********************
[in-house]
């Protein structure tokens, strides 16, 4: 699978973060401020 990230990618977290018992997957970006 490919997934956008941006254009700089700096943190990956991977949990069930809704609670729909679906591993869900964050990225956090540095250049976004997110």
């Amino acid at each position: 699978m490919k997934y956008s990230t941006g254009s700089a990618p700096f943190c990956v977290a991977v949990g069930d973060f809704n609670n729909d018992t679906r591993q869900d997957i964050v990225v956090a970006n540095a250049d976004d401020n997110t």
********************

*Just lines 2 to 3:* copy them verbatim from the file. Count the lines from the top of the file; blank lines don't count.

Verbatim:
């Protein structure tokens, strides 16, 4: 699978973060401020 990230990618977290018992997957970006 490919997934956008941006254009700089700096943190990956991977949990069930809704609670729909679906591993869900964050990225956090540095250049976004997110």
């Amino acid at each position: 699978m490919k997934y956008s990230t941006g254009s700089a990618p700096f943190c990956v977290a991977v949990g069930d973060f809704n609670n729909d018992t679906r591993q869900d997957i964050v990225v956090a970006n540095a250049d976004d401020n997110t």